# IP2.6.6 Calculating acceleration and distance travelled from a vt graph © Oxford University Press 2011 Calculating acceleration and distance travelled.

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IP2.6.6 Calculating acceleration and distance travelled from a vt graph © Oxford University Press 2011 Calculating acceleration and distance travelled from a vt graph

IP2.6.6 Calculating acceleration and distance travelled from a vt graph © Oxford University Press 2011 The slope or gradient of a velocity–time graph is the change in velocity divided by the change in time. This is acceleration. The steeper the slope, the greater the acceleration. Remember: when the line is horizontal the velocity is constant there is no acceleration. The gradient of a horizontal line is 0! When the graph slopes downwards to the right because the object is slowing down, the acceleration is negative. We also say that the gradient is negative.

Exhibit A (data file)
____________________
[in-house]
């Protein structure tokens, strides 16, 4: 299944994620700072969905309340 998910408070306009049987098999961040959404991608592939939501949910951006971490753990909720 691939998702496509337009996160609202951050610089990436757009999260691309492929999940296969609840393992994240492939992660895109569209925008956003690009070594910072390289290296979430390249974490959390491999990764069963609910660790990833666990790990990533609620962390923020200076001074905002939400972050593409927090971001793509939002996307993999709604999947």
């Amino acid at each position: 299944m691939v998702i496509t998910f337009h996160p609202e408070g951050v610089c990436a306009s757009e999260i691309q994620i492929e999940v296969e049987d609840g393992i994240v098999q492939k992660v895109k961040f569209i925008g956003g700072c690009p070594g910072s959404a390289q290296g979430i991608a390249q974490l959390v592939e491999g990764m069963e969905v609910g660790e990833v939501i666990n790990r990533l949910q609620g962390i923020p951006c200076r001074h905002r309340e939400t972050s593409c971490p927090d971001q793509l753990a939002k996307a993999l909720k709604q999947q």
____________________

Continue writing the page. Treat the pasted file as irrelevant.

IP2.6.6 Calculating acceleration and distance travelled from a vt graph © Oxford University Press 2011 The slope or gradient of a velocity–time graph is the change in velocity divided by the change in time. This is acceleration. You can calculate the acceleration by working out the gradient of a velocity–time graph. The gradient is given by the equation: gradient (acceleration) = This is the same as the equation for acceleration: a =

IP2.6.6 Calculating acceleration and distance travelled from a vt graph © Oxford University Press 2011  It is also very useful to know that the area under a velocity–time graph is equal to the distance travelled.  Remember: in order to work out the distance, split up the velocity–time graph into regular shapes like rectangles and triangles.  Calculate the area of each shape and then add them together to get the total distance travelled.

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